Viewing cable 07REYKJAVIK203, Icelandic MFA announces inquiry into alleged
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|07REYKJAVIK203||2007-07-13 16:04||2011-01-13 05:05||CONFIDENTIAL//NOFORN||Embassy Reykjavik|
VZCZCXRO2349 PP RUEHDBU RUEHFL RUEHKW RUEHLA RUEHROV RUEHSR DE RUEHRK #0203/01 1941644 ZNY CCCCC ZZH P 131644Z JUL 07 FM AMEMBASSY REYKJAVIK TO RUEHC/SECSTATE WASHDC PRIORITY 3368 INFO RUEHZL/EUROPEAN POLITICAL COLLECTIVE RUEAIIA/CIA WASHDC RUEKDIA/DIA WASHDC RUEKJCS/SECDEF WASHDC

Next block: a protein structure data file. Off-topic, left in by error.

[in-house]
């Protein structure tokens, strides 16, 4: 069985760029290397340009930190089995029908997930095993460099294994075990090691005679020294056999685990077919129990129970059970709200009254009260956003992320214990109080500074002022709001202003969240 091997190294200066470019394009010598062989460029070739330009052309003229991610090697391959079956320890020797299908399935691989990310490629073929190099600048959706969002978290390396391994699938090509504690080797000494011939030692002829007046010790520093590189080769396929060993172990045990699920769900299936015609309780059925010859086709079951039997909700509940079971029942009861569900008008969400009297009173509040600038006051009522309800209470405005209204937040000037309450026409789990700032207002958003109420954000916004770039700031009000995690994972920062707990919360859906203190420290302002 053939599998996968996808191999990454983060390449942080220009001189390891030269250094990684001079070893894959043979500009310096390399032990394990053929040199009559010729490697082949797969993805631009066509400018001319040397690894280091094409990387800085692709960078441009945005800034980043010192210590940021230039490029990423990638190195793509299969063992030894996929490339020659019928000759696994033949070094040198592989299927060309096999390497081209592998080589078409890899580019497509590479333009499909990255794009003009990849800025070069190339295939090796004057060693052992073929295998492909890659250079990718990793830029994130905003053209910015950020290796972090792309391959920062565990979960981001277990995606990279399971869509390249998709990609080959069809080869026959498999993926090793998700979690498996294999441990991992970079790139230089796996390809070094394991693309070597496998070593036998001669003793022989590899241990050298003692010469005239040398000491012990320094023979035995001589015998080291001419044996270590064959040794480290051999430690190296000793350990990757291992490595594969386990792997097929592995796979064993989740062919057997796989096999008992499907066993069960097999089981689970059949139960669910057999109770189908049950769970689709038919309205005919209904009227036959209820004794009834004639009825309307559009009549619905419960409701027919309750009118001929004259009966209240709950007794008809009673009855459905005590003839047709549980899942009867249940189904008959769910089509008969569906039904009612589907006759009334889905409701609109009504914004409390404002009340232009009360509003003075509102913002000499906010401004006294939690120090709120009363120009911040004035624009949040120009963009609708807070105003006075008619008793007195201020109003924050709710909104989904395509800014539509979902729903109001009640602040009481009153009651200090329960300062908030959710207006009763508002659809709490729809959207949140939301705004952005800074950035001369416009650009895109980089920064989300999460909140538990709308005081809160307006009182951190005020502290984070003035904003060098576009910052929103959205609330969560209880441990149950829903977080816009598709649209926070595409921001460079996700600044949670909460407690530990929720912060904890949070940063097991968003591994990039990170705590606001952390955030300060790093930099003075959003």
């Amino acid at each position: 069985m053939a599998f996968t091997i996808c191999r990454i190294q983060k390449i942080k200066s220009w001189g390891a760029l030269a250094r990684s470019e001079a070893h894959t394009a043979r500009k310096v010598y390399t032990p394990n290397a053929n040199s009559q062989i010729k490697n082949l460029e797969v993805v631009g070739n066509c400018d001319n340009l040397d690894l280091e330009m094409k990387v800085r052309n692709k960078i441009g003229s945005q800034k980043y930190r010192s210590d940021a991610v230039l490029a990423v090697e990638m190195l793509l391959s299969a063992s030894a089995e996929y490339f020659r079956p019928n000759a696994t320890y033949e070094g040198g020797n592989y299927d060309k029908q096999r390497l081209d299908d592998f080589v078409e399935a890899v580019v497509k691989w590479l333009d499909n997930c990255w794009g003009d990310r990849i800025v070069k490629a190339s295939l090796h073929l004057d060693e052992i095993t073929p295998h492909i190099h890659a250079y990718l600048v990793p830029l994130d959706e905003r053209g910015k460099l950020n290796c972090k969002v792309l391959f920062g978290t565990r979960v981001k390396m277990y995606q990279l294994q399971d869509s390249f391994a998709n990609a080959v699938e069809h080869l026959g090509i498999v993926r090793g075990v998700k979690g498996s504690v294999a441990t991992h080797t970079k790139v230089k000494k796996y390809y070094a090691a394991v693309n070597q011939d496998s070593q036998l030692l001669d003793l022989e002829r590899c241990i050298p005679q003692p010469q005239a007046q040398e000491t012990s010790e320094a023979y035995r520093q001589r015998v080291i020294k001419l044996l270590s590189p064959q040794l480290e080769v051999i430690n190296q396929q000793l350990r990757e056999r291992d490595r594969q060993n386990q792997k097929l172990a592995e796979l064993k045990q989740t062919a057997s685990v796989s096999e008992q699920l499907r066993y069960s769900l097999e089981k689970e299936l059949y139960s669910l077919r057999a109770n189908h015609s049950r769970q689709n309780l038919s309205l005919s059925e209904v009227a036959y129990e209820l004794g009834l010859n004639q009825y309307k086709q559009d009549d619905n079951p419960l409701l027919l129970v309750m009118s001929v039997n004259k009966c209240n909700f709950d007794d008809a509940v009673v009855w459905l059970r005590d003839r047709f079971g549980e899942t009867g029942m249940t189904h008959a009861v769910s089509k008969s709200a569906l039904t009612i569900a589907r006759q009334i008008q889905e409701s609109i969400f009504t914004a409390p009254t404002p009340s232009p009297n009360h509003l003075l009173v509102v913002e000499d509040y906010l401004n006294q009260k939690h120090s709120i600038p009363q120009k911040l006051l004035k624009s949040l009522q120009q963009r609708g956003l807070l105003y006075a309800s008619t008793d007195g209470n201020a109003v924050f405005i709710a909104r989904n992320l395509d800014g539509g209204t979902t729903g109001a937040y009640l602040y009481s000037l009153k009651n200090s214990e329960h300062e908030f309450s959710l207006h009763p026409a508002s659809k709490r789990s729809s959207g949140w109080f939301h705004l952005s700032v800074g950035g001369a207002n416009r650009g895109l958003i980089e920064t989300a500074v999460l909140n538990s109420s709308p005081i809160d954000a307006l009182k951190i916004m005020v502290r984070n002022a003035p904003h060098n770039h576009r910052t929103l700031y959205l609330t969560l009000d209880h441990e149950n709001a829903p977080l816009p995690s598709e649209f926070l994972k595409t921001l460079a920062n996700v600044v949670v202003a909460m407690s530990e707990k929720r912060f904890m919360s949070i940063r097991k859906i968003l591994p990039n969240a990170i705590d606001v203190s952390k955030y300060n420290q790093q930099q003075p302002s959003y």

C O N F I D E N T I A L SECTION 01 OF 02 REYKJAVIK 000203 SIPDIS NOFORN SIPDIS DEPT FOR EUR/NB, EUR/PPD, L/HHR, L/PM E.O. 12958: DECL: 07/17/2017 TAGS: PTER PREL PHUM NATO KPAO IC SUBJECT: Icelandic MFA announces inquiry into alleged CIA detainee flights Classified By: DCM Neil Klopfenstein for reasons 1.4 (b) and (d). ¶1. (C) SUMMARY: Iceland's Minister for Foreign Affairs announced on June 27 that her ministry will conduct an inquiry into allegations of CIA detainee flights transiting Iceland. The announcement comes in response to the June 27 Council of Europe discussion of Special Rapporteur Dick Marty's latest report, and statements by Iceland's leading opposition parliamentarian, who attended the session in Strasbourg. MFA officials have tried to minimize the inquiry's significance in conversations with Post, describing it as "an exercise in transparency" and an attempt to take the issue away from the opposition. They report that the inquiry's form and scope are still yet to be defined, though Iceland's ambassador in Strasbourg has approached the COE Human Rights and Legal Affairs Committee for assistance. Post has not been officially approached by the MFA on the topic; we would expect any such inquiry closer to the opening of the new parliamentary session in October. End Summary. ¶2. (U) On June 27, Icelandic state television's evening news covered the Council of Europe (COE) Parliamentary Assembly (PACE) session on COE Special Rapporteur Dick Marty's most recent report on alleged CIA activities in COE member states. The report prominently featured comments by Left-Green Party Chair Steingrimur Sigfusson, who was in attendance. Sigfusson, the head of Iceland's largest opposition party, said that while he was not surprised by most of the report's findings, he was nonetheless concerned about the finding that NATO had purportedly authorized such measures in October 2001. He called for the Icelandic Government to report on Iceland's role in any such NATO decision. ¶3. (U) In response, Foreign Minister Ingibjorg Solrun Gisladottir (traveling in Africa) instructed the MFA to issue a press release that evening announcing that in light of the report's findings, she had decided that "landings by certain aircraft at Keflavik and/or Reykjavik Airports should be taken under closer examination." The press release further stated that the Icelandic Government had fully answered all questions presented to it by the Marty inquiry, and that the MFA "has no knowledge of any flights operated by the U.S. intelligence services carrying prisoners or suspected terrorists in Icelandic airspace or at Keflavik Airport. The U.S. Government has never requested overflight or landing permission for such aircraft." ¶4. (C) MFA Counselor Finnur Thor Birgisson, who drafted the press release for the Ministry's Political Department, told PolOff on June 29 that things "are still at a very early stage" regarding the MFA's plans for looking into the issue. MFA Defense Department Counselor Fridrik Jonsson, also present at the meeting, was quick to add that the announcement was mostly for domestic consumption as a move to "clip the wings" of LG Chair Sigfusson before he had an opportunity to create further problems for the Minister. Birgisson agreed, saying the inquiry is the Ministry's effort to be seen as transparent on the matter. Questions may eventually be directed to the USG, but for now "the important part is to be seen as doing something." ¶5. (C) The MFA's Counselor for Human Rights reiterated this message in a meeting with PolOff on July 3, describing the ministry's effort as "an exercise in transparency." She drew PolOff's attention to the specific language in the press release ("examination" vice "investigation"), underscoring that the MFA had no plans nor authority to conduct a formal investigation in a legal sense. She further reported that she had just finished speaking to Iceland's ambassador in Strasbourg per FM Gisladottir's instructions to approach the PACE Legal Affairs and Human Rights Committee for assistance in formulating the inquiry. The MFA's impression is that the committee's handling of the matter thus far has been REYKJAVIK 00000203 002 OF 002 "puzzling," and the Ministry does not hold high expectations that it will get much useful information from these discussions. (The FM's Political Advisor noted in the press on July 12 that the MFA did not expect a substantive response in Strasbourg until September, "after people's summer holidays.") ¶6. (C) Post has not been formally approached by the MFA on the matter thus far, and MFA officials have said they do not know if or when that might happen. The Icelandic Government last asked for a formal U.S. Government response on the topic in fall 2005, and Prime Minister Geir Haarde (then Foreign Minister) has on multiple occasions declared himself satisfied with Secretary Rice's statement regarding detainee issues SIPDIS on December 5, 2005 (reftels). Embassy Reykjavik last received a press inquiry on this issue in October 2006, at which time we declined comment. Press reporting so far has been straightforward, though an editorial cartoon in leading daily Morgunbladid on July 4 lampooned the Foreign Minister's intent to conduct the inquiry, depicting her at the airport with a pair of binoculars looking for planes with "prisoner stripes." ¶7. (C/NF) Comment: FM Gisladottir is in a difficult situation stemming from her party's past criticism of the GOI on the issue of detainee flights. During the campaign for the May 2007 parliamentary elections, she committed herself and her party to transparency and cooperation with the Althingi (parliament) on foreign affairs and as such will need to demonstrate an effort to investigate the issue. Her quick decision to announce a further investigation of alleged detainee flights is a direct result of this pressure from her erstwhile allies in opposition, the Left-Greens. Her announcement will effectively quash the issue until the Althingi comes back into session in October. At that point, however, opposition parliamentarians will likely use the issue to snipe at the government and push for some results from the inquiry. We anticipate that press inquiries to the Embassy, if any, will ask us to comment on the allegations in the COE reports as they pertain to Iceland and to outline our response to any Icelandic Government query on the matter. In such an event Post intends to coordinate our response with appropriate Washington offices. Klopfenstein